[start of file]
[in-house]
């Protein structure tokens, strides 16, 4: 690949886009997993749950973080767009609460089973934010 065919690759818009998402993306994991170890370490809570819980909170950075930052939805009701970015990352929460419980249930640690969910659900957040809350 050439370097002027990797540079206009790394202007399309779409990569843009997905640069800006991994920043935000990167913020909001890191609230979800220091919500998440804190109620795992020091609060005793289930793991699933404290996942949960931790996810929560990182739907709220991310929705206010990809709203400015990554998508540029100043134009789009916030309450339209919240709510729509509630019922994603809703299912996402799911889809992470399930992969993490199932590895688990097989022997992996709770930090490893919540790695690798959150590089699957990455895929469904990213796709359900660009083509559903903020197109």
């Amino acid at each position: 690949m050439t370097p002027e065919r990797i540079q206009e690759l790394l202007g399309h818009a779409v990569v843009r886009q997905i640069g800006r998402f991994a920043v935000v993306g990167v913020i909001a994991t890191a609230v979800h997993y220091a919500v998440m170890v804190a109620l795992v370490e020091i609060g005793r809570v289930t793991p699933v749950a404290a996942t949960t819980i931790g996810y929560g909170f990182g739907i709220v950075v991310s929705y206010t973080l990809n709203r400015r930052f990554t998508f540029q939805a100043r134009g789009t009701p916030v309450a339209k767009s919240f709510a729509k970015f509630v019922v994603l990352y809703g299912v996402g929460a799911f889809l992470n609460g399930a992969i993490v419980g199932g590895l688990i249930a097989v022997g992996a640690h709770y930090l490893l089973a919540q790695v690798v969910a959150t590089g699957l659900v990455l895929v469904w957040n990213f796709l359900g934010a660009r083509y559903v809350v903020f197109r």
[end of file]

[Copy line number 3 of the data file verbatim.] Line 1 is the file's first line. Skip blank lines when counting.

């Amino acid at each position: 690949m050439t370097p002027e065919r990797i540079q206009e690759l790394l202007g399309h818009a779409v990569v843009r886009q997905i640069g800006r998402f991994a920043v935000v993306g990167v913020i909001a994991t890191a609230v979800h997993y220091a919500v998440m170890v804190a109620l795992v370490e020091i609060g005793r809570v289930t793991p699933v749950a404290a996942t949960t819980i931790g996810y929560g909170f990182g739907i709220v950075v991310s929705y206010t973080l990809n709203r400015r930052f990554t998508f540029q939805a100043r134009g789009t009701p916030v309450a339209k767009s919240f709510a729509k970015f509630v019922v994603l990352y809703g299912v996402g929460a799911f889809l992470n609460g399930a992969i993490v419980g199932g590895l688990i249930a097989v022997g992996a640690h709770y930090l490893l089973a919540q790695v690798v969910a959150t590089g699957l659900v990455l895929v469904w957040n990213f796709l359900g934010a660009r083509y559903v809350v903020f197109r």